That’s what I thought about as I sat on the steps of the Metropolitan Museum of Art, on the steps of the greatest monument of humanity perhaps to ever exist (though I’ll argue Wikipedia can give any museum a run for its money) in the greatest city in the world—I thought about the nature of art, the clear-tinted lens of nakedness; I thought of the shitty poems I’d written in the past, of how hard I’d tried to make them work, about how the only museum they’d end up in was the “Sophomore Creative Work: 2013” folder on my Macbook, itself hidden away in the “Undergraduate Creative Years” folder; I thought about New Constellations, the only story I’d written I’d ever felt proud of; I thought of my journal, I thought of humanness, of the wrinkles on my hands, I thought of the nakedness and vulnerability I would be exposing myself to— but I was ready to make that choice. I had found something worth pursuing, something to say “this thing is good—I will give my living to see it live.” I was, as Rose would say, ready to “enter the conversation.”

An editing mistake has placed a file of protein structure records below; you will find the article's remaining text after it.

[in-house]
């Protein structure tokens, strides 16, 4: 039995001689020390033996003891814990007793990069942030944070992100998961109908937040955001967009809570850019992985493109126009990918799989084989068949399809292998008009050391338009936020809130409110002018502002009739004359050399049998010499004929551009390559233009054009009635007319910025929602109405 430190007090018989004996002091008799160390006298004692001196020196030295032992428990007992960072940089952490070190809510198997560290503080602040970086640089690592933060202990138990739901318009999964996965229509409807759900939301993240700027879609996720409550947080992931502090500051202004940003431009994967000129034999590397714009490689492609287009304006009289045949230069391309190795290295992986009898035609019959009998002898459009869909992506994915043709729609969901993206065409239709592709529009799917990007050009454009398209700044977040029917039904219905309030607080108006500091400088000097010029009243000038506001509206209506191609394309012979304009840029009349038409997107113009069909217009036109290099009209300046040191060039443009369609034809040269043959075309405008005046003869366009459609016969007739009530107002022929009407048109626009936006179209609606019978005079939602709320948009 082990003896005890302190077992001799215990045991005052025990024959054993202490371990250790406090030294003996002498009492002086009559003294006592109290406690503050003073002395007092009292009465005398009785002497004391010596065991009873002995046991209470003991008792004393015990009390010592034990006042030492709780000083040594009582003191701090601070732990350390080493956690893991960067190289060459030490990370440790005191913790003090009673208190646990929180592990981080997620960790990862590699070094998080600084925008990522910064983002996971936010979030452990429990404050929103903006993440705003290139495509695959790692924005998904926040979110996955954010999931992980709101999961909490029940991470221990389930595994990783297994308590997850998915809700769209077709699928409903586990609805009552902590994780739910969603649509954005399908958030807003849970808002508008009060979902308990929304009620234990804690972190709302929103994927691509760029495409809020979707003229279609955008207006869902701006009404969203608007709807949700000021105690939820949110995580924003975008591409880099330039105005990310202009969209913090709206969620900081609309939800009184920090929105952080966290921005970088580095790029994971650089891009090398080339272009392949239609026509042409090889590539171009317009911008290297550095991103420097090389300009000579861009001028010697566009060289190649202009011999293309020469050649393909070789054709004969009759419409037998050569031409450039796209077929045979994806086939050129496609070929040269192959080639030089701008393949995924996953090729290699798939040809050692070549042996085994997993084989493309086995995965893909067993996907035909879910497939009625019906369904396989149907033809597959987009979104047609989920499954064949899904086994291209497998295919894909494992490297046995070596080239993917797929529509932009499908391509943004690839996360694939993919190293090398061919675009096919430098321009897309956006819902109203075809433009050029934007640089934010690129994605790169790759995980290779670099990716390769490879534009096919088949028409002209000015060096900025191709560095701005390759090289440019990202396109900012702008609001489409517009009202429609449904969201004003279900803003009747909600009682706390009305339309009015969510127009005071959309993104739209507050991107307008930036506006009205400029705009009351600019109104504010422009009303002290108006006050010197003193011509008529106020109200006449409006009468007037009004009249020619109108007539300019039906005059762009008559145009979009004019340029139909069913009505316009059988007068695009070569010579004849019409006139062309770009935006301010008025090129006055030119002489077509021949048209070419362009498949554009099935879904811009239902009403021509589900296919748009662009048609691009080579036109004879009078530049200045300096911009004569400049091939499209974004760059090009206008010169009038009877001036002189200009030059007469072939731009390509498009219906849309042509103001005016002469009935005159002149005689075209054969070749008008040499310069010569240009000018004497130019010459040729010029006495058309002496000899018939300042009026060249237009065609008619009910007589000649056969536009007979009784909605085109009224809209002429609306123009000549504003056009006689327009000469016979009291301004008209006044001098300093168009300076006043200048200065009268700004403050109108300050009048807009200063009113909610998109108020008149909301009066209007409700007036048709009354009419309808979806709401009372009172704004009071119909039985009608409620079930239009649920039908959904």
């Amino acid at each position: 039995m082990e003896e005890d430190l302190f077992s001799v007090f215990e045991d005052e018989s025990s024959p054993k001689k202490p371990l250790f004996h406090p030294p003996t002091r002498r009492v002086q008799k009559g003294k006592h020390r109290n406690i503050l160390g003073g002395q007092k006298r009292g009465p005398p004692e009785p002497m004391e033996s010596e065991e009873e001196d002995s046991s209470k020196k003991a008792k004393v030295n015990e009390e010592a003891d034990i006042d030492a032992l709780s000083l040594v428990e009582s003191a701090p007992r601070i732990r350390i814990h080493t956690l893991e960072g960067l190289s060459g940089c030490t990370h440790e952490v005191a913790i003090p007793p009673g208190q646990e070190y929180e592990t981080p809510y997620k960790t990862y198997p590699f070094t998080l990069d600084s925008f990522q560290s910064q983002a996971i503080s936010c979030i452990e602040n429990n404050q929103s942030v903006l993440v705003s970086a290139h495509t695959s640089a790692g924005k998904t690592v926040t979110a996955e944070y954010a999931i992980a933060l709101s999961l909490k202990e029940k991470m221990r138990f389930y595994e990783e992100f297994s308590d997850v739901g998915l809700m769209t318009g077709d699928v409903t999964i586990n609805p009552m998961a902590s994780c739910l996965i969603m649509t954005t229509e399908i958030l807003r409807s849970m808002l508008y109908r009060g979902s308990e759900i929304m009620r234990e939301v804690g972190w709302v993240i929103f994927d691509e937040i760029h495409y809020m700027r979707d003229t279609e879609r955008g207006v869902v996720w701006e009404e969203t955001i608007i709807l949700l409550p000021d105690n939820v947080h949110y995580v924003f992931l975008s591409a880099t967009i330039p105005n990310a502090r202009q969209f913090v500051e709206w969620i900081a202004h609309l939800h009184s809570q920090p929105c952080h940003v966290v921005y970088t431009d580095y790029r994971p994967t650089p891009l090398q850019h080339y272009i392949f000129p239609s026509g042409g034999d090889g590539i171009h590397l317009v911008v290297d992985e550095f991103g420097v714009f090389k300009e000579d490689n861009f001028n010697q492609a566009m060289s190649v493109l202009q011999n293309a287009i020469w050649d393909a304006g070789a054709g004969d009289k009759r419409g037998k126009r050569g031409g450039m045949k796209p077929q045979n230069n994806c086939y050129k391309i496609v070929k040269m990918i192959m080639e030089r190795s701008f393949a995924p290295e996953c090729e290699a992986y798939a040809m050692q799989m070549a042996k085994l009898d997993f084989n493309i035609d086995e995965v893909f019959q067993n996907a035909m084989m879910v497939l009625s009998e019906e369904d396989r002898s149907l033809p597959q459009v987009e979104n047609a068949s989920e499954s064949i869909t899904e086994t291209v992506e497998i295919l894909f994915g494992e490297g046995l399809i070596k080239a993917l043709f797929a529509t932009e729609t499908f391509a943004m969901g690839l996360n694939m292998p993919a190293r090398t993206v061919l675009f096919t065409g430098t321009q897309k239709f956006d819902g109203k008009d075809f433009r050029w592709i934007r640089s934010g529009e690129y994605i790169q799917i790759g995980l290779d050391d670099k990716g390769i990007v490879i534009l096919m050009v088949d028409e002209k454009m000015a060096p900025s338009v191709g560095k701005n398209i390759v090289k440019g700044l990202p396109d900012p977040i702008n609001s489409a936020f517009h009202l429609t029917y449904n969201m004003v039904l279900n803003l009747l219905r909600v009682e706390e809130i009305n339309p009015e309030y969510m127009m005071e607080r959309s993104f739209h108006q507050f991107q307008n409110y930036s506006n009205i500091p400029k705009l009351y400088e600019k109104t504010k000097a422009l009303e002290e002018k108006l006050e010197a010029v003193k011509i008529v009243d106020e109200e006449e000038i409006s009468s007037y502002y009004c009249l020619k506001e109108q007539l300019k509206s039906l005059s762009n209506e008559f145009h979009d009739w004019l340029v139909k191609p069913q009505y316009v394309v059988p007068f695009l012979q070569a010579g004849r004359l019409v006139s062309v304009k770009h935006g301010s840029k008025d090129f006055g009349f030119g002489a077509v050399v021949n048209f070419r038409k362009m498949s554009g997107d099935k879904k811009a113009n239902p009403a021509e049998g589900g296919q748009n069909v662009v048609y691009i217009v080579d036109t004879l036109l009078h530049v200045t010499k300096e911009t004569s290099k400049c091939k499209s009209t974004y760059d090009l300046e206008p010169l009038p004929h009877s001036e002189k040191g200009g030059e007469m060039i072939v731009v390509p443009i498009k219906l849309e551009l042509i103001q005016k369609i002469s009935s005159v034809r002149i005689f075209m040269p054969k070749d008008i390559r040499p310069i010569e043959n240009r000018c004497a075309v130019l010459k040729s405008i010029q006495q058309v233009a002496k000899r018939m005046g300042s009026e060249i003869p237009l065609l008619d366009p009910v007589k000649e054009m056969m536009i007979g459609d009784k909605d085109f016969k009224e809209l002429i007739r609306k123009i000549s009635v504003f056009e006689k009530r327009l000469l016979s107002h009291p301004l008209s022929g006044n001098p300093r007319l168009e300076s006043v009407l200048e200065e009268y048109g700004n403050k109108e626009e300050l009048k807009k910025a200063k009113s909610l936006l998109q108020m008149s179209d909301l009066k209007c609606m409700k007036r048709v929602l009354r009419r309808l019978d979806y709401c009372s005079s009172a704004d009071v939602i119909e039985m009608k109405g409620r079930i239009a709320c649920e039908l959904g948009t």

The writer William Stafford, whom I first read in a Senior Seminar class my final semester at Cortland, once noted that “a writer is not so much someone who has something to say as he is someone who has found a process that will bring about new things he would not have thought of if he had not started to say them. In short, Stafford is telling us not only to explore our world but to explore ourselves as well, to dive into the mysteries of meaning and consciousness, to understand. Mike Rose recalls how partway through his own literacy maturation he noticed how “knowledge was becoming a bonding agent” for him, one that enabled him “to do things in the world” (37). It all meant something!
Later that year I would apply to graduate school. The true significance was that I had begun to take myself seriously.
A writer explores all it is that time does to us.
The hazelnut coffee is hot on my lips as I lift my legs to my desk, lean back in my chair and open my computer. There is a squirrel burrowing his cache into a crevice in the oak outside my window and melting snow drips in tiny crystals to the grass and the muddy rivers pooling below.
It’s 7:02a.m. No one is awake. The thaw has begun, the conversation is ready, spring is here, and I will be writing.